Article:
DBE responds to "Angie knew" report in The Star
Minister Motshekga responds to The Star/Pretoria News article published on 26 July 2012
26 Jul 2012
Your sensational lead article in The Star and the Pretoria News, "Angie messes up" and "Angie knew of textbook dilemma", 26 July 2012, misleadingly creates the impression that Minister of Basic Education, Mrs Angie Motshekga, has the authority to procure on behalf of a provincial Department of Education (see report).
Even if the Minister was aware of the challenges related to the procurement of textbooks in Limpopo, she did not have the authority to effect procurement in the province due to the provisions in the South African Schools Act (SASA) and the Public Finance Management Act (PFMA). In terms of the Constitution, basic education is a concurrent function.
This means the national Department of Basic Education is responsible for the development of national policy whilst the province implements national policy, manages schools and provides the inputs necessary to support learning and teaching. The provincial Head of Department, who is also the Accounting Officer of the Limpopo Department of Education, is responsible for financial management, including procurement in the province. The Minister, as the Executive Authority, is not responsible for any decisions on matters of procurement.
Therefore, even if the Minister was aware of the challenges relating to the procurement of textbooks in the province, the Minister could not procure on behalf of the province. It must also be emphasised that the Minister only assumed the Executive Authority for the Limpopo Department of Education in December 2011, and not in July 2011.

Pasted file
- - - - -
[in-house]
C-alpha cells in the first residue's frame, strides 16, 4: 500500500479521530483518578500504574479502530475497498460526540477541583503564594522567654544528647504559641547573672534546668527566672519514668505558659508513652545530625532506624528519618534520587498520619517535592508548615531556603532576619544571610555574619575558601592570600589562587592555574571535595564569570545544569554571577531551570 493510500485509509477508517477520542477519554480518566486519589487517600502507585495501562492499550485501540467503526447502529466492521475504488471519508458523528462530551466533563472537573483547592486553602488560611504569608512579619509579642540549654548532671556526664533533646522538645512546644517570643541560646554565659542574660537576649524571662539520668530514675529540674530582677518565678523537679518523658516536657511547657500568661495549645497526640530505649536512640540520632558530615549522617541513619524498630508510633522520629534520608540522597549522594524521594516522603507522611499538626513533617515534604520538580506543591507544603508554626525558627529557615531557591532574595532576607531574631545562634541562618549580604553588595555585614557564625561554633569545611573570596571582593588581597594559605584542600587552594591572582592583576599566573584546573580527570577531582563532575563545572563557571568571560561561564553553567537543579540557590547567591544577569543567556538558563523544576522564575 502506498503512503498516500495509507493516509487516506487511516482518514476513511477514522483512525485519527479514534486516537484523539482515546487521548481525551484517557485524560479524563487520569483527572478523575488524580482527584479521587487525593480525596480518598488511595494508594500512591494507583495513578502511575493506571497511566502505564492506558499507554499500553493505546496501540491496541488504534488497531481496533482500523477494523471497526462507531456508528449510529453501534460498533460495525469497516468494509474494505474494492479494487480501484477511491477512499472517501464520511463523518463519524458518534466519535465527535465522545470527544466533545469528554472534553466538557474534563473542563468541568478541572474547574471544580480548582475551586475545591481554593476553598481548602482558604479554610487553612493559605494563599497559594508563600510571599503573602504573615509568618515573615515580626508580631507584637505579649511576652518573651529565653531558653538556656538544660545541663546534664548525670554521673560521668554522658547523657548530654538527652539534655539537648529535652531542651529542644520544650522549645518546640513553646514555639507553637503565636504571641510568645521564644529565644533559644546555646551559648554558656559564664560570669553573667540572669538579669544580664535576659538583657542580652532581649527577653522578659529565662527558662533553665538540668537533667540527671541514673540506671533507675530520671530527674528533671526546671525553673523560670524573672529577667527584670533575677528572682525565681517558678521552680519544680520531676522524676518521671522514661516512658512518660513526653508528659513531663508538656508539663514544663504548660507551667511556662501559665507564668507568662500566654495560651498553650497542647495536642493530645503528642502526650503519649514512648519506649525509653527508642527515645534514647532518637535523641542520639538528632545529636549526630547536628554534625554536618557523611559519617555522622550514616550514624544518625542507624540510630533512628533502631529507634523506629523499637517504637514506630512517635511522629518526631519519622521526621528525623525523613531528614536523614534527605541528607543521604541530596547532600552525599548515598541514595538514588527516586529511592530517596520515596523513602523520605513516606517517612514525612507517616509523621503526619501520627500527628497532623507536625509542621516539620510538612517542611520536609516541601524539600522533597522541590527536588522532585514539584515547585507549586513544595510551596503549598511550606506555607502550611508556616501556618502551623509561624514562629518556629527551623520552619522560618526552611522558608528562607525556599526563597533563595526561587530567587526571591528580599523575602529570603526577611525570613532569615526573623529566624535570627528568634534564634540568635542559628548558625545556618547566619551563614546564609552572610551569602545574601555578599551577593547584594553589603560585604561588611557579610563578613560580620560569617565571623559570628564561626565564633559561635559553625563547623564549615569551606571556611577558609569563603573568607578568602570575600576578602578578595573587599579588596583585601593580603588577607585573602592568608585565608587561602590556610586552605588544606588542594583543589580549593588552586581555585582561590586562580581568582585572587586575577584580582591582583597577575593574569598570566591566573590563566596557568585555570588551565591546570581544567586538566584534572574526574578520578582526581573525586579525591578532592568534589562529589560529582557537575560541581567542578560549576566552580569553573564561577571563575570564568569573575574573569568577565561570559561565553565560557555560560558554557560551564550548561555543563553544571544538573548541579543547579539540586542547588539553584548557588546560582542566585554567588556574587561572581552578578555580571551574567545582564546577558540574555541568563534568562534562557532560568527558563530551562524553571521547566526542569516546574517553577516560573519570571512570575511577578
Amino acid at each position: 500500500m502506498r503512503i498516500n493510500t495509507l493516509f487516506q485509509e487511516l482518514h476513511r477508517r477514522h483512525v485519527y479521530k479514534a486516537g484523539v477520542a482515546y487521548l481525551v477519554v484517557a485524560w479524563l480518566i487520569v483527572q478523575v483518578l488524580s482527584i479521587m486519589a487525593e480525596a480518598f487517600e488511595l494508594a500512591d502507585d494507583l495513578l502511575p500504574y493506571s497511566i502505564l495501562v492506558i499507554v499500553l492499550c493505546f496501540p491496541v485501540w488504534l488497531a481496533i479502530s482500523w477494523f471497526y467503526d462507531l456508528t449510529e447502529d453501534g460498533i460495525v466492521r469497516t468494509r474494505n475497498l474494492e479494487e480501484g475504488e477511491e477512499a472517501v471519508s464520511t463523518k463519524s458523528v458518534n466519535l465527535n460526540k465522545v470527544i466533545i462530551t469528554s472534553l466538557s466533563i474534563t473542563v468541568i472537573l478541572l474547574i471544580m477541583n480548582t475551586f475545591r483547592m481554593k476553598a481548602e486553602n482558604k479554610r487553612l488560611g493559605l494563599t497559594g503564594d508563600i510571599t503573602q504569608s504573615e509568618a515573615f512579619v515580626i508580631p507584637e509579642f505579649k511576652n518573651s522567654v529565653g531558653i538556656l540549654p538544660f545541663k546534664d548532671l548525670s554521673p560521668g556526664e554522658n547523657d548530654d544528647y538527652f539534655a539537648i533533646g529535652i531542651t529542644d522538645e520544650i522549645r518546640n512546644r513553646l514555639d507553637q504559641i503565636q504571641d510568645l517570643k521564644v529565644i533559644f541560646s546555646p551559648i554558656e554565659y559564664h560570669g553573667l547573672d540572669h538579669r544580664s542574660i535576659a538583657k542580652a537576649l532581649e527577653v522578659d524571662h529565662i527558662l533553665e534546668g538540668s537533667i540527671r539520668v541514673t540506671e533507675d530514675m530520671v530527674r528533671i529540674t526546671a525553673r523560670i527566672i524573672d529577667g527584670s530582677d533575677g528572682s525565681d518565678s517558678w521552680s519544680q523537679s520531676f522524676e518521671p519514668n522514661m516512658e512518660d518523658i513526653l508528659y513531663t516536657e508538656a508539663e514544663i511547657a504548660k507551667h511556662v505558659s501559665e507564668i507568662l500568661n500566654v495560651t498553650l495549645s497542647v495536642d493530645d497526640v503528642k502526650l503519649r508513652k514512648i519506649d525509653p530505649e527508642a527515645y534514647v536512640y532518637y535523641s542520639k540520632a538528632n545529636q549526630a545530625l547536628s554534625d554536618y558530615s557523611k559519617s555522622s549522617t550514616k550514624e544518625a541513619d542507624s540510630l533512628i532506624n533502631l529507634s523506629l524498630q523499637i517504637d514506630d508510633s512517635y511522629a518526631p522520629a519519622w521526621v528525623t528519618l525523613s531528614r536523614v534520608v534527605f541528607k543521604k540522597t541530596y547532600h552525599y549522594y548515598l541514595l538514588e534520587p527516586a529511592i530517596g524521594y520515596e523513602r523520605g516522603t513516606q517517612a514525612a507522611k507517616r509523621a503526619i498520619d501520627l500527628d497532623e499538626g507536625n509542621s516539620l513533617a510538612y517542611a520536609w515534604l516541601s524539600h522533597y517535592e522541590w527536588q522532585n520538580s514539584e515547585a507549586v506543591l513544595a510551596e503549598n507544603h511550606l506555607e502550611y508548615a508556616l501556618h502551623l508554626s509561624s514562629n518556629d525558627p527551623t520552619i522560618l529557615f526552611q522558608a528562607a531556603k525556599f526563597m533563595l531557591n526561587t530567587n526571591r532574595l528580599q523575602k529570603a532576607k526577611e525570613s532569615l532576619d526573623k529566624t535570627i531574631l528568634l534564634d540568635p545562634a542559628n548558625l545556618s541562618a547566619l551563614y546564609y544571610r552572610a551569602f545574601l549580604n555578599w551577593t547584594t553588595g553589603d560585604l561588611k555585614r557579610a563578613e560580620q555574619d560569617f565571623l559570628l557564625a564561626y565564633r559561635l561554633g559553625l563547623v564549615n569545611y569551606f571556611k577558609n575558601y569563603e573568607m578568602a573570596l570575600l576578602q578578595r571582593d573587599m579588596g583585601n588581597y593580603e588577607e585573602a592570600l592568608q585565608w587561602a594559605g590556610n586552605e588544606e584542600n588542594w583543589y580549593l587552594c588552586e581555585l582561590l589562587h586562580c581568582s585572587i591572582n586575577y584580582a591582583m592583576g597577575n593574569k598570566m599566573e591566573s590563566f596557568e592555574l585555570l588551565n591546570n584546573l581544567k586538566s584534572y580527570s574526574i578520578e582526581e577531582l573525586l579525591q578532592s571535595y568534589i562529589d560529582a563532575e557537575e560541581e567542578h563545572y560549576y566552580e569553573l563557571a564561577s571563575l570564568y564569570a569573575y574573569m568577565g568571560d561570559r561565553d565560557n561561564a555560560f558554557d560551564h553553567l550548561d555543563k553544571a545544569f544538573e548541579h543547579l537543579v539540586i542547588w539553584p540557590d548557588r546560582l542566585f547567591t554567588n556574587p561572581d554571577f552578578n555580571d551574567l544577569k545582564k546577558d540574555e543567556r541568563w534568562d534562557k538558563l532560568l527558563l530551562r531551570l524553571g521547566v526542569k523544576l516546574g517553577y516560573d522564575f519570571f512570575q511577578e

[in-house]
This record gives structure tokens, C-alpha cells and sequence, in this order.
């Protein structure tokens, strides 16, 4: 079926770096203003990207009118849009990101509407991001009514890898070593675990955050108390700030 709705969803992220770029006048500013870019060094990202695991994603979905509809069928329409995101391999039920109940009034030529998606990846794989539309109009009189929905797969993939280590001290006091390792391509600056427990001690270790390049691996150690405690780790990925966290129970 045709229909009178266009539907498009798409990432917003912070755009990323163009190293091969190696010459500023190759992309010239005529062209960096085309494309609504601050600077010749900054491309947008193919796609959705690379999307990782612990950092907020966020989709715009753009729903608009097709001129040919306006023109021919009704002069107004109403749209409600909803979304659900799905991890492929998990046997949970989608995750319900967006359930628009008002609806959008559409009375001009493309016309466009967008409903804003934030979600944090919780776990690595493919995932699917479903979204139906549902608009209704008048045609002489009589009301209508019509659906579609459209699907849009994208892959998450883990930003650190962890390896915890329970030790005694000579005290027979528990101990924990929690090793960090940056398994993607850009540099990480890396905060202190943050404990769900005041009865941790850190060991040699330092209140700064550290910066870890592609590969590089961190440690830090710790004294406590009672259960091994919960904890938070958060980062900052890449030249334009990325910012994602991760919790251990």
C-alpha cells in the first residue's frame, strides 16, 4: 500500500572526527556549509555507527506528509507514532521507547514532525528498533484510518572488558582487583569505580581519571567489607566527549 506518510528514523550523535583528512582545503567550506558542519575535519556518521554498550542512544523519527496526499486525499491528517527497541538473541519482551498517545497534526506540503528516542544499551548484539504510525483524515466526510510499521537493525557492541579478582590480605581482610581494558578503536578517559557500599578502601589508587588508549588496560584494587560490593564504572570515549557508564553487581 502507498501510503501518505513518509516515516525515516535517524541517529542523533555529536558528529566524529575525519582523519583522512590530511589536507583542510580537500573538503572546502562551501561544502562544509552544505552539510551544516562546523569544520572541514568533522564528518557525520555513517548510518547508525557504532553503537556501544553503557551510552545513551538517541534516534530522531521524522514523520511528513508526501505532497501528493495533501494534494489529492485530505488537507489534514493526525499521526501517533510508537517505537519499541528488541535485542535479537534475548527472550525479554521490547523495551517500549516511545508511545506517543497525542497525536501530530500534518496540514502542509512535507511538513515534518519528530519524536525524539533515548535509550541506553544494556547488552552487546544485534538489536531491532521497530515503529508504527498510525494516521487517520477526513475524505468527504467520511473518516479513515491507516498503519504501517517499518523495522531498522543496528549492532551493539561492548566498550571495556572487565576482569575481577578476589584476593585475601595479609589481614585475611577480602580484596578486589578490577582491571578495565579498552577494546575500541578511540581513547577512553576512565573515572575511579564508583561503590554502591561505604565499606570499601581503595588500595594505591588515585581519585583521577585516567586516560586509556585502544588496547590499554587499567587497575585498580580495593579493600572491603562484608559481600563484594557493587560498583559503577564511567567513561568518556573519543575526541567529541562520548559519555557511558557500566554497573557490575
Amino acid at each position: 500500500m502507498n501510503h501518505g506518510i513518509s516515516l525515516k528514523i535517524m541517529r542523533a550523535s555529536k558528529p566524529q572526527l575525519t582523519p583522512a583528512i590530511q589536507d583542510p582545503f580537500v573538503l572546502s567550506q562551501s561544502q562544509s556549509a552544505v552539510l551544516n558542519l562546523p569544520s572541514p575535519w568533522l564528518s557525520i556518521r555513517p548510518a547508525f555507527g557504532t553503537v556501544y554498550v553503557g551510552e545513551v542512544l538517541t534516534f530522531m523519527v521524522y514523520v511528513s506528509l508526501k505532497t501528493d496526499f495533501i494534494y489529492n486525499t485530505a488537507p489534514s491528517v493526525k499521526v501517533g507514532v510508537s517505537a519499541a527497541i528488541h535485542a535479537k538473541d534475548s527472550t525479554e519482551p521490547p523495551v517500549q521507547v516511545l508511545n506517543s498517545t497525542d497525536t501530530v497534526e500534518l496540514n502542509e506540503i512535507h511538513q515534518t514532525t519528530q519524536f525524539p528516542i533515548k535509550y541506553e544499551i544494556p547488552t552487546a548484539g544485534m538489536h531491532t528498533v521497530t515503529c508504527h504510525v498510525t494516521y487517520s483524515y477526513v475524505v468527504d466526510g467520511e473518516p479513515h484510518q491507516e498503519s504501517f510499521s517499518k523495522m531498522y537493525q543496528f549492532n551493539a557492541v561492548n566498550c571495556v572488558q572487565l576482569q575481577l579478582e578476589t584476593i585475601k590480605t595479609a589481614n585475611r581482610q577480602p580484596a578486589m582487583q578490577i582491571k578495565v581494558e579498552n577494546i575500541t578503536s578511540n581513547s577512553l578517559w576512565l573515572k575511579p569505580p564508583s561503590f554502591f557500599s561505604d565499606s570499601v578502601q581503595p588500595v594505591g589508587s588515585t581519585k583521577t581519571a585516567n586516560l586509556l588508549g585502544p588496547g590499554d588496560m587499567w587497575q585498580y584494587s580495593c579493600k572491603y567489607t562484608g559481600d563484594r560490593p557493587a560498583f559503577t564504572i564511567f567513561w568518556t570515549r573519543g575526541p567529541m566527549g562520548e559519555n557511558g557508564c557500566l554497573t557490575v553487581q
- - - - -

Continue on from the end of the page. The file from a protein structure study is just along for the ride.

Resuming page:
Under normal circumstances, funding to provincial departments is allocated to the provinces by National Treasury. By December 2011 it became clear to the national government that the Limpopo Province was in serious financial difficulty, prompting cabinet to place five provincial departments under administration in terms of Section 100 (1) (b) of the Constitution.
The major problem in the Limpopo Department of Education was that it did not have sufficient funding to finalise procurement of textbooks for the 2012 academic year. In accordance with the Presidential Minute which formalised the Section 100(1) (b) intervention in Limpopo, the provincial government remained responsible for the funding of the Provincial Departments during the period of the intervention.
Your article implies that it was within the powers of the Minister to procure on behalf of the province. This is mischievous and sensationalist reporting of the worst kind. Such irresponsible claims, fuelled by faceless individuals with suspect agendas, will not go unchallenged.
Why is it that the journalist did not question the motives of his source in this instance? Also, let's not confuse the profit motive of the Publishers Association of South Africa (PASA's), with genuine interest in education. A suggestion that the department was not aware of the financial crisis in Limpopo education by December 2011 is simply outrageous.
Statement issued by Hope Mokgatlhe, Ministerial Spokesperson, Department of Basic Education, July 26 2012
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